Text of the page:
Fun. Listening to music. Fun. What more do we have to ask of this wonderful hobby of ours? Listening to music is not only fun but it's a damn lovely and fortunate way to spend time. We are truly privileged to take part in such a hobby. That said, let me complain...
Once again, Ayre succeeded in transforming their room into something other than an emptied out hotel room. This year, it was a swanky night club, complete with vested and tie'd attendants, candle lit tables, and of course live performances courtesy of Ayre Acoustics.
I had an opportunity to meet with (from left to right) David Solomon, Director of Sales and Marketing USA, Pal Bratelund, Strategic Partnership Manager, and Peter Tonstad, Chief Commercial Officer of Tidal. Tidal is the new name for the Oslo, Norway-based WiMP and their very exciting losslesss streaming service. That's right, another CD-quality streaming service is gearing up for a launch in the USA.
After RMAF on Friday night, David Robinson of Positive Feedback Online and Andreas Koch of Playback Designs organized a field trip to Boulder's Super Audio Center. Run by recording engineer extraordinaire Gus Skinas, we were treated to a live, through the booth, performance by jazz pianist Don Grusin, some lovely multi-channel DSD recordings, some with associated video, food and drink. I have to say that if you've never heard DSD, you've never heard DSD. There's an uncanny sense of dimensionality and naturalness to dynamic swings that seems to me to be handled extremely well by the format.
I sat in on Steve Silberman's of AudioQuest excellent intro to computer audio held in the AudioQuest room at RAMF2014. Steve covered many topics including how to set up iTunes and JRiver Media Center, the importance of good quality RAM and Solid State Drives, his preference for the AIFF file format as compared to lossy formats, and of course a brief but convincing demo of WiFi versus Belkin cable versus AudioQuest's own Pearl Ethernet cable ($29). Disbelievers beware—each change, from WiFi to Belkin to AudioQuest, brought increased clarity and resolution and generally a more musical sounding system.
The new T+A PDP 3000 HV CD/SACD Player/DAC ($20,000) supports up to 32/384 and DSD 512 via USB. There's also an AES/EBU and 5x S/PDIF inputs. The 3000 HV is built like a tank ("it is constructed entirely of pure aluminium"), you could probably stand on the CD drawer, but what's even more interesting is the PCM and DSD processing is handled completely separately and each has its own separate output stage via RCA or XLR. That's right, you'll need a preamp, like one from T+A which automatically switches between PCM and DSD inputs, with a pair of inputs to accommodate the PCM and DSD output from the PDP 3000 HV.
Constellation Audio was showing off their prototype Cygnus Media Server/DAC ($32,000) which features an outboard power supply and supports resolutions up to 32/192. There's a host of digital inputs including AES/EBU, 2x Coax S/PDIF, 2x Toslink, and USB (optional), as well as an Ethernet input to play back from network attached storage. Outputs are comprised of balanced XLRs and single-ended RCAs. There are a number of user selectable filters including minimum-phase, phase-perfect, Bessel and Butterworth. Production units are expected to ship within 60 days.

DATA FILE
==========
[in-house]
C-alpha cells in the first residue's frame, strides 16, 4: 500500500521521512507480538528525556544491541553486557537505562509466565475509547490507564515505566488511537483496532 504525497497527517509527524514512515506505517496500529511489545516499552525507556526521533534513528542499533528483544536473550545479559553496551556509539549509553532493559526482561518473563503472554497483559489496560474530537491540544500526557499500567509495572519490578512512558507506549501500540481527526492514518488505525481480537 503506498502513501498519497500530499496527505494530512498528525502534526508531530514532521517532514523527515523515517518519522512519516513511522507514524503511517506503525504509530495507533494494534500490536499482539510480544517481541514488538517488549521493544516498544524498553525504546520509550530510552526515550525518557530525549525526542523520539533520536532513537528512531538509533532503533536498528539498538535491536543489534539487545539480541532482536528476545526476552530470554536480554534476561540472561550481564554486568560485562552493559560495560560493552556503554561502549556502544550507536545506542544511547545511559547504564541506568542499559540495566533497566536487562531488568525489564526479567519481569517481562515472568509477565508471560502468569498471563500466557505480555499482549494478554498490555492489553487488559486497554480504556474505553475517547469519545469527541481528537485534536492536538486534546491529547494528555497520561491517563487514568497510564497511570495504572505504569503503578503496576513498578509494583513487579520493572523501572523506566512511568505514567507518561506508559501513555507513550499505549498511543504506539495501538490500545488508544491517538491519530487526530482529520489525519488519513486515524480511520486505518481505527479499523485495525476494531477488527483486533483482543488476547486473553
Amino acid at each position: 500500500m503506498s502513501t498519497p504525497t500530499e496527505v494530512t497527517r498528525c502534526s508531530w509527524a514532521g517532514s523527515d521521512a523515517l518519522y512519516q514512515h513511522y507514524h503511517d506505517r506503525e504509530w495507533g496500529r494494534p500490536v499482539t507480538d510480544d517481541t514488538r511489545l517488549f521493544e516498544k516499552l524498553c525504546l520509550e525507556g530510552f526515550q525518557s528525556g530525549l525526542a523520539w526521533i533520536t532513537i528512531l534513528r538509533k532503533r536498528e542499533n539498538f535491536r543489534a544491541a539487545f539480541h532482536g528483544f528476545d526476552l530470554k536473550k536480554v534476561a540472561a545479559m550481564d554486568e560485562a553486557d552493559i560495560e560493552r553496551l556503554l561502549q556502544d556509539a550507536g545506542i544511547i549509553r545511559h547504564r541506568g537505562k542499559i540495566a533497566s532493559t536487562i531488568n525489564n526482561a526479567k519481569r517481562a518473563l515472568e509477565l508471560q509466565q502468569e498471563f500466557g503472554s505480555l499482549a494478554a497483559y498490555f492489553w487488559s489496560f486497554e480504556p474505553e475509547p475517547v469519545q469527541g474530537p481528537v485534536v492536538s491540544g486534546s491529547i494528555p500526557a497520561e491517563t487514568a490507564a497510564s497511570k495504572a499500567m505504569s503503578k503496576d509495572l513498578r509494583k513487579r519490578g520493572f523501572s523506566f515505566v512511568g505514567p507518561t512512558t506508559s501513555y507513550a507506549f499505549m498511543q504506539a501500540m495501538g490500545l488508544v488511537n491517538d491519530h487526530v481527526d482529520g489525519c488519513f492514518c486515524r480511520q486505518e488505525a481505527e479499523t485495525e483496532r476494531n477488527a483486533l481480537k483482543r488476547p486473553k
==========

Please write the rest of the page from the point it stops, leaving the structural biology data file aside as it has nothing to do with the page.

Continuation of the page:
While Channel D, makers of Pure Music ($129) (which I'm listening to right now) and Pure Vinyl ($299), wasn't showing anything new, its important to note that they are one of the only software companies to have a room of their own. This commitment to keeping a public face is nice to see.
The Antipodes DX "The Reference" Music Server and DLNA streamer (NZ$ 6,395.00) supports resolutions up to 32/384 and double rate DSD. You can stream to the DX via Ethernet, play music from its up to 2TB of SSD storage, and rip your CDs using the internal drive. There's an internal DAC as well or you can output to your favorite DA converter via USB.
The Bel Canto REFStream ($2495 pictured on the bottom) is a network streamer capable of handling up to 24/192 data. Outputs include AES/EBU, Fiber, BNC and RCA S/PDIF. For the demo, Bel Canto was using their e.One DAC2.7 ($2495) and JRiver/JRemote for the control point.
Arcam was showing their prototype CDS27 CD/SACD player UPnP streamer ($1100). The CDS27 houses the TI/Burr Brown PCM1794 DAC and can handle resolutions up to 24/192. The network-ready CDS27 can stream music from your network attached storage, from USB storage, and spin your discs.
The Simaudio Moon 380D DSD ($4900) DAC can also be turned into a streamer with the addition of the Moon MiND (+$1200 see review) as well as a balanced preamplifier (+$600). The 380D DSD supports file formats up to 32/384 and double rate DSD via USB using the ESS SABRE32 Ultra DAC.
The pre-production Cary Audio DMC-600 (Digital Music Center) server ($TBD) supports resolutions up to 32/284 and double rate DSD via USB. There's a CD/HDCD drive, user selectable solid state and tube analog output sections, two Coaxial inputs (24/192), Toslink (24/96), AES/EBU input (24/192), and CSR aptX lossless Bluetooth input. Production models should be shipping "later this year".
The sleek Wadia 321 Decoding Computer ($3000) was on silent display in the McIntosh room as both companies now fall under the Fine Sounds brand. The 321 supports resolutions up to 24/192 and offers two optical, two coaxial and one high speed USB digital input. Outputs include balanced XLR and single ended RCAs.